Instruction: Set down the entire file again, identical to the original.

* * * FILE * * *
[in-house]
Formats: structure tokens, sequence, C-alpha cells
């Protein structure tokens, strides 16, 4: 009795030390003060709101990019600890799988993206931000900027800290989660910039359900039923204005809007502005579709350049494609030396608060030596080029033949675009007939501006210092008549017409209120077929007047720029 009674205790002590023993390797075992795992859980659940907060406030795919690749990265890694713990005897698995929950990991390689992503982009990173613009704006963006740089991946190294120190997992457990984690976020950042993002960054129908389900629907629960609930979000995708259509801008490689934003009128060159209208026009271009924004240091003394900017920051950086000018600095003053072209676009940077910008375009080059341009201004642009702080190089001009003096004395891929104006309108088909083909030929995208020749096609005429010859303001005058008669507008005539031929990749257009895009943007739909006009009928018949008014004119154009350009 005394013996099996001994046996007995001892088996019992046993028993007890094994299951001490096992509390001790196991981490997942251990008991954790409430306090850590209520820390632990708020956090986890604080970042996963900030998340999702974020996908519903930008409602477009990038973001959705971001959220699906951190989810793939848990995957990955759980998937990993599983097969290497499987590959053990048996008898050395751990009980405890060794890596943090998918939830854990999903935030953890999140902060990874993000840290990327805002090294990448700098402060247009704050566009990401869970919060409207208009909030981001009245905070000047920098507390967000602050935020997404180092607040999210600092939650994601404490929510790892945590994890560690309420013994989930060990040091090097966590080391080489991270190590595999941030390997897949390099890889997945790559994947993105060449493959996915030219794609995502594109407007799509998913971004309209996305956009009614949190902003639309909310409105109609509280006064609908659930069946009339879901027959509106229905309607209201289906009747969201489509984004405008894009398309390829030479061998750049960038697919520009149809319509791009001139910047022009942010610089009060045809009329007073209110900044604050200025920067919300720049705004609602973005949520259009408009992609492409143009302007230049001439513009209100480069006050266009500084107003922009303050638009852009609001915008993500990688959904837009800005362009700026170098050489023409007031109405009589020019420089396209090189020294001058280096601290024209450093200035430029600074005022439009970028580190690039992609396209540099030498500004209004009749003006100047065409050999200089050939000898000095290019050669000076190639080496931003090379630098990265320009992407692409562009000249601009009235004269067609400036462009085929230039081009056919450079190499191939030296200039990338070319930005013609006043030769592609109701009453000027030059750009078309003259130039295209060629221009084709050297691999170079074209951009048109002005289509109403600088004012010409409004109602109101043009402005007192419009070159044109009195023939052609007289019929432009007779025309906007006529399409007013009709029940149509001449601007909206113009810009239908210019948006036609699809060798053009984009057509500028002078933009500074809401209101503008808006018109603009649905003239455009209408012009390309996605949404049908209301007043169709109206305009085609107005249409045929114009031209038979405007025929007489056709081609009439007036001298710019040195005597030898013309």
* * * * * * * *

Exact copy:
[in-house]
Formats: structure tokens, sequence, C-alpha cells
């Protein structure tokens, strides 16, 4: 009795030390003060709101990019600890799988993206931000900027800290989660910039359900039923204005809007502005579709350049494609030396608060030596080029033949675009007939501006210092008549017409209120077929007047720029 009674205790002590023993390797075992795992859980659940907060406030795919690749990265890694713990005897698995929950990991390689992503982009990173613009704006963006740089991946190294120190997992457990984690976020950042993002960054129908389900629907629960609930979000995708259509801008490689934003009128060159209208026009271009924004240091003394900017920051950086000018600095003053072209676009940077910008375009080059341009201004642009702080190089001009003096004395891929104006309108088909083909030929995208020749096609005429010859303001005058008669507008005539031929990749257009895009943007739909006009009928018949008014004119154009350009 005394013996099996001994046996007995001892088996019992046993028993007890094994299951001490096992509390001790196991981490997942251990008991954790409430306090850590209520820390632990708020956090986890604080970042996963900030998340999702974020996908519903930008409602477009990038973001959705971001959220699906951190989810793939848990995957990955759980998937990993599983097969290497499987590959053990048996008898050395751990009980405890060794890596943090998918939830854990999903935030953890999140902060990874993000840290990327805002090294990448700098402060247009704050566009990401869970919060409207208009909030981001009245905070000047920098507390967000602050935020997404180092607040999210600092939650994601404490929510790892945590994890560690309420013994989930060990040091090097966590080391080489991270190590595999941030390997897949390099890889997945790559994947993105060449493959996915030219794609995502594109407007799509998913971004309209996305956009009614949190902003639309909310409105109609509280006064609908659930069946009339879901027959509106229905309607209201289906009747969201489509984004405008894009398309390829030479061998750049960038697919520009149809319509791009001139910047022009942010610089009060045809009329007073209110900044604050200025920067919300720049705004609602973005949520259009408009992609492409143009302007230049001439513009209100480069006050266009500084107003922009303050638009852009609001915008993500990688959904837009800005362009700026170098050489023409007031109405009589020019420089396209090189020294001058280096601290024209450093200035430029600074005022439009970028580190690039992609396209540099030498500004209004009749003006100047065409050999200089050939000898000095290019050669000076190639080496931003090379630098990265320009992407692409562009000249601009009235004269067609400036462009085929230039081009056919450079190499191939030296200039990338070319930005013609006043030769592609109701009453000027030059750009078309003259130039295209060629221009084709050297691999170079074209951009048109002005289509109403600088004012010409409004109602109101043009402005007192419009070159044109009195023939052609007289019929432009007779025309906007006529399409007013009709029940149509001449601007909206113009810009239908210019948006036609699809060798053009984009057509500028002078933009500074809401209101503008808006018109603009649905003239455009209408012009390309996605949404049908209301007043169709109206305009085609107005249409045929114009031209038979405007025929007489056709081609009439007036001298710019040195005597030898013309």